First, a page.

Secular stagnation versus secular reflation

2 Jun 2016

Larry Summers has been dining out on some throwaway remarks at an IMF economic forum that included the phrase “secular stagnation” for two-and-a-half years now. In his recent article in Foreign Affairs, Summers defines secular stagnation as occurring “when neutral real interest rates are sufficiently low that they cannot be achieved through conventional central bank policies. At this point, desired levels of saving exceed desired levels of investment, leading to shortfalls of demand and stunted growth.” 
This is mere conjecture! There is no definitive measure of the neutral real interest rate. As my colleague Graeme Chamberlin argues in the latest North America Economic Perspective, the estimates derived by San Francisco Fed economists Thomas Laubach and John Williams reflect some strong priors. By giving factors such as global saving patterns and investor risk appetite greater weight, the drop in the neutral real rate is accentuated. A zero real rate, espoused by Janet Yellen and Lael Brainard, is a convenient artefact in that it gives more scope for inactivity.
By restoring a central role to the trend, or sustainable, growth rate as a determinant of medium-term inflation pressures, it becomes clear that the US Federal Reserve’s own estimate of the neutral real rate is skewed to the downside. In other words, the thesis of secular stagnation rests upon a skewed calibration of the neutral rate. In effect, Summers is jobbing backwards from his default advocacy of fiscal stimulus.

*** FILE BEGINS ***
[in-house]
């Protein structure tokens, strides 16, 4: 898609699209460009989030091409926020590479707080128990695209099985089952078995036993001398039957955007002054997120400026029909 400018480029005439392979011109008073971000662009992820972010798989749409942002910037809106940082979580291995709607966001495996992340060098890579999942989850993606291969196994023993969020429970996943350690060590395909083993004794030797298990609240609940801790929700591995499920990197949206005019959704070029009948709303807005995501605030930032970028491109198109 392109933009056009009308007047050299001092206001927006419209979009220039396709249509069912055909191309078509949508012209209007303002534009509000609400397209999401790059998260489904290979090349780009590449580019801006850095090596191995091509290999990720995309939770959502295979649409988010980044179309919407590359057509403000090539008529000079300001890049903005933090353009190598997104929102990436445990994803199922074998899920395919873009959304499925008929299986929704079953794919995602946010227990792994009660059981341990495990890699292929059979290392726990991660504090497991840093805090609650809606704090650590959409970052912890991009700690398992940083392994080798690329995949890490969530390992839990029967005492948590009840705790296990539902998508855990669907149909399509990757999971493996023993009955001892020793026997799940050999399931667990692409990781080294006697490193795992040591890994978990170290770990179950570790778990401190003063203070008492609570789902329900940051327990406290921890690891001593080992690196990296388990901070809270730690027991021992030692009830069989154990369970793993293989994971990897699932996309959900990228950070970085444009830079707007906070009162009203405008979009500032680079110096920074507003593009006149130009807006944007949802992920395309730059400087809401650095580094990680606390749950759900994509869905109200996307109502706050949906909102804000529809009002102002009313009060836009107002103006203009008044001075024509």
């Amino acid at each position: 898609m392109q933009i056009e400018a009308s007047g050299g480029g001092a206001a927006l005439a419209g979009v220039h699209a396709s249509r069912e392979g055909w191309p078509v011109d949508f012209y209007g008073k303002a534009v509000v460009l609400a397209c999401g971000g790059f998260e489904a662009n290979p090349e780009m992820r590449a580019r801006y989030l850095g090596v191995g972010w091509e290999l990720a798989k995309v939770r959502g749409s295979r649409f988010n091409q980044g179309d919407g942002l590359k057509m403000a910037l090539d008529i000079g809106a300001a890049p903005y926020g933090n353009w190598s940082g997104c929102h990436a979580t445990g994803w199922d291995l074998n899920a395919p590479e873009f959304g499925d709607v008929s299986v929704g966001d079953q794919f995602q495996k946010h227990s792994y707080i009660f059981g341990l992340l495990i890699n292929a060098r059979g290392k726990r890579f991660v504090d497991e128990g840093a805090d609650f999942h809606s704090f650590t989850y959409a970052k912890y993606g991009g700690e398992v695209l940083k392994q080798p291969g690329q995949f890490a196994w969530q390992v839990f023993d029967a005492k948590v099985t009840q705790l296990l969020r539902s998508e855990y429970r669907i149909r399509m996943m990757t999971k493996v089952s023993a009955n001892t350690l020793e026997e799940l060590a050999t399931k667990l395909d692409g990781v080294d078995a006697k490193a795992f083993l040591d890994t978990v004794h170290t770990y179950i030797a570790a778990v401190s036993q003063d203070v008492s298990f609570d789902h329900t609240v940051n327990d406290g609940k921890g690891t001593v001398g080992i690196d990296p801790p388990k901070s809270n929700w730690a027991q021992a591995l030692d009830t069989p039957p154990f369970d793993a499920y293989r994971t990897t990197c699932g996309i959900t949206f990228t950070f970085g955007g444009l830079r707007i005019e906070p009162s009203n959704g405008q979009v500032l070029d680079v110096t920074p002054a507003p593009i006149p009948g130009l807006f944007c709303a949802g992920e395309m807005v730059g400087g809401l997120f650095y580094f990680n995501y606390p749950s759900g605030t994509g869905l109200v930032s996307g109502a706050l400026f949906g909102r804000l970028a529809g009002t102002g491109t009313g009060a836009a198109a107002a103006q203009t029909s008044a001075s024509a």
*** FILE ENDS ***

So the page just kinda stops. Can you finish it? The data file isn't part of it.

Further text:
Yet, the weight of history lends scant support to the secular stagnation hypothesis. Writing in their annual Global Investment Returns Yearbook, Elroy Dimson, Paul Marsh and Mike Staunton find “that financial shocks beget, not secular stagnation, but secular reflation. By secular reflation, we mean at least a decade in which short- and long-term interest rates stay habitually below nominal GDP growth and high-grade bonds are not really bonds anymore: delivering trend returns that are close to zero or even negative.”
How does this happen? Typically, because financial repression is play in two acts. After nominal interest rate suppression comes unanticipated inflation. Real interest rates fall in Act 1 and in Act 2. However, real bond returns are healthily positive in Act 1 and diabolically negative in Act 2. Act 2 begins when inflation complacency is at its peak and policymakers are at their most desperate in their quest for economic recovery. In Act 1, the balance sheets of households and firms strengthen and those of the government and long-term savings institutions weaken. The chart illustrates these trends for the UK. When inflation strikes, the tables are turned: the present value of distant commitments comes tumbling down and likewise the present value of dubious future income streams.
The Whole of Government Accounts for the UK were released last week, showing another 10% of GDP deficit for the net liability ratio in 2014-15, which now stands at 115% of GDP or £2.1trillions. Only inflation can save us now!


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